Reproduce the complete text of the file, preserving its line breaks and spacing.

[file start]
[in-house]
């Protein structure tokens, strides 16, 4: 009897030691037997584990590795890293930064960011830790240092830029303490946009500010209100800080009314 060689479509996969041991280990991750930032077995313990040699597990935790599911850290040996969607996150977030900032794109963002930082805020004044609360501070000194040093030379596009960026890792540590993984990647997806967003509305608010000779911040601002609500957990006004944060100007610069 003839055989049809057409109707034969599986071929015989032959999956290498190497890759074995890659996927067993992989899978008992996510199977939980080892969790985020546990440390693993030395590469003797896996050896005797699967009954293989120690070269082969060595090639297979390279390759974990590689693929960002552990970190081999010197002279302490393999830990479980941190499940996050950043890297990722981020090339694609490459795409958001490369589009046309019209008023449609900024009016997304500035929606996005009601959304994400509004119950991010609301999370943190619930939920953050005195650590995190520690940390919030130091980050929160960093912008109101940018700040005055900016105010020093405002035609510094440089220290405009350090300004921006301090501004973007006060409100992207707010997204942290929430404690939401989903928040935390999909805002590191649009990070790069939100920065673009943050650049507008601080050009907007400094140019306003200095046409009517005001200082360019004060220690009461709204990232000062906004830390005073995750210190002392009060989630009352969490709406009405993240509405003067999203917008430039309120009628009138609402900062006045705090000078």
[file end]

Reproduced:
[in-house]
């Protein structure tokens, strides 16, 4: 009897030691037997584990590795890293930064960011830790240092830029303490946009500010209100800080009314 060689479509996969041991280990991750930032077995313990040699597990935790599911850290040996969607996150977030900032794109963002930082805020004044609360501070000194040093030379596009960026890792540590993984990647997806967003509305608010000779911040601002609500957990006004944060100007610069 003839055989049809057409109707034969599986071929015989032959999956290498190497890759074995890659996927067993992989899978008992996510199977939980080892969790985020546990440390693993030395590469003797896996050896005797699967009954293989120690070269082969060595090639297979390279390759974990590689693929960002552990970190081999010197002279302490393999830990479980941190499940996050950043890297990722981020090339694609490459795409958001490369589009046309019209008023449609900024009016997304500035929606996005009601959304994400509004119950991010609301999370943190619930939920953050005195650590995190520690940390919030130091980050929160960093912008109101940018700040005055900016105010020093405002035609510094440089220290405009350090300004921006301090501004973007006060409100992207707010997204942290929430404690939401989903928040935390999909805002590191649009990070790069939100920065673009943050650049507008601080050009907007400094140019306003200095046409009517005001200082360019004060220690009461709204990232000062906004830390005073995750210190002392009060989630009352969490709406009405993240509405003067999203917008430039309120009628009138609402900062006045705090000078």